Introduction and summary
We have all heard a lot in recent months about the soaring number of defaults among subprime mortgage borrowers; and while concern over this segment of the mortgage market is certainly justified, subprime mortgages account for only about one-quarter of the total outstanding home mortgage debt in the United States. The remaining 75 percent is in prime loans. Unlike subprime loans, prime loans are made to borrowers with good credit, who fully document their income and make traditional down payments. Default rates on prime loans are increasing rapidly, although they remain significantly lower than those on subprime loans. For example, among prime loans made in 2005, 2.2 percent were 60 days or more overdue 12 months after the loan was made (our definition of default). For loans made in 2006, this percentage nearly doubled to 4.2 percent, and for loans made in 2007, it rose by another 20 percent, reaching 4.8 percent. By comparison, the percentage of subprime loans that had defaulted after 12 months was 14.6 percent for loans made in 2005, 20.5 percent for loans made in 2006, and 21.9 percent for loans made in 2007. To put these figures in perspective, among loans originated in 2002 and 2003, the share of prime mortgages that defaulted within 12 months ranged from 1.4 percent to 2.2 percent and the share of defaulting subprime mortgages was less than 7 percent. (1) How do we account for these historically high default rates? How have recent trends in home prices affected mortgage markets? Could contemporary observers have forecasted these high default rates?
Figure 1, panel A summarizes default patterns for prime mortgages; panel B reports similar trends for subprime mortgages. Both use loan-level data from Lender Processing Services (LPS) Applied Analytics. Each line in this figure shows the cumulative default experience for loans originated in a given year as a function of how many months it has been since the loan was made. Several patterns are worth noting. First, the performance of both prime and subprime mortgages has gotten substantially worse, with loans made in 2006 and 2007 defaulting at much higher rates. The default experience among prime loans made in 2004 and 2005 is very similar, but for subprime loans, default rates are higher for loans made in 2005 than in 2004. Default rates among subprime loans are, of course, much higher than default rates among prime loans. However, the deterioration in the performance of prime loans happened more rapidly than it did for subprime loans. For example, the percentage of prime loans that were 60 days or more overdue grew by 95 percent for loans made in 2006 compared with loans made in 2005. Among subprime loans it grew by a relatively modest 53 percent.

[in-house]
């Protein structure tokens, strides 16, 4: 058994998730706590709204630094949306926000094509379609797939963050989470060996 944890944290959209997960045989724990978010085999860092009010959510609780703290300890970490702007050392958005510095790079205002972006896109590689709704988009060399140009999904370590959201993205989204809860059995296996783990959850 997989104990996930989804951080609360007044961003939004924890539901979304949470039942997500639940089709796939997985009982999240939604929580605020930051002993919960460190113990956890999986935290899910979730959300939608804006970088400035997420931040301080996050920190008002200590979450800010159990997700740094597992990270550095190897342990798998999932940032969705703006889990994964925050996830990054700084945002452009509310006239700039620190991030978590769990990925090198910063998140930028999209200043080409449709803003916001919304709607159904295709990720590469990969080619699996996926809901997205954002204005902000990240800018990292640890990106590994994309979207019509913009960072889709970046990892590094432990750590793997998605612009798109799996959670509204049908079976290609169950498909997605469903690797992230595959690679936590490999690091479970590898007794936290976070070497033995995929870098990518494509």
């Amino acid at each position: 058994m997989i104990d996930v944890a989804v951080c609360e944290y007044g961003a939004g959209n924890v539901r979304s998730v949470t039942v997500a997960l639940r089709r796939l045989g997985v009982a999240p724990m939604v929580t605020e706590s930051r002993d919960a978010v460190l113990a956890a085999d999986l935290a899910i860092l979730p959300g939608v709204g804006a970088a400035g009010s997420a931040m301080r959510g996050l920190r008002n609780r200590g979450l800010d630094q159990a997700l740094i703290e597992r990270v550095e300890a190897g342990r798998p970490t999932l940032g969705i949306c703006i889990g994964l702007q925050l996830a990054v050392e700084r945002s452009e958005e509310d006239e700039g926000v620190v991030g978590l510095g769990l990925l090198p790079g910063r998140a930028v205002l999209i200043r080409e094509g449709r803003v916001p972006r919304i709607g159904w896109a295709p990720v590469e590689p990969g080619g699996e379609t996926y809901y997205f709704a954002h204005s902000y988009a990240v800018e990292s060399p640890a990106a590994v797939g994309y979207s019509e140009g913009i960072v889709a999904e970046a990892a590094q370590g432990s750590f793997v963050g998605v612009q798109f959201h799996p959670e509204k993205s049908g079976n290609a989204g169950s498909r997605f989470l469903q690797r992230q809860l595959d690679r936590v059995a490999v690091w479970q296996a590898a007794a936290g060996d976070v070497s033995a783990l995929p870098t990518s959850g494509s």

Home prices are likely to play an important role in households' ability and desire to honor mortgage commitments. Figure 2 describes trends in home prices from 1987 through 2008 for the ten largest metropolitan statistical areas (MSAs). This figure illustrates the historically high rates of home price growth from 2002 through 2005, as well as the sharp reversal in home prices beginning in 2006. One of the things we consider in this article is whether prime and subprime loans responded similarly to these home price dynamics.
Although the delinquency rate among prime mortgages is high and rising fast, it is only about one-fifth the delinquency rate for subprime mortgages. Unfortunately, however, this does not mean that total losses on prime mortgages will be just one-fifth the losses on subprime mortgages. The prime mortgage market is much larger than the subprime mortgage market, representing about 75 percent of all outstanding mortgages (International Monetary Fund, 2008), or a total of $8.3 trillion. (2) Taking the third quarter of 2008 as the starting point, we estimate that total losses from prime loan defaults will be in the neighborhood of $133 billion and that total losses from subprime loan defaults will be about $364 billion. …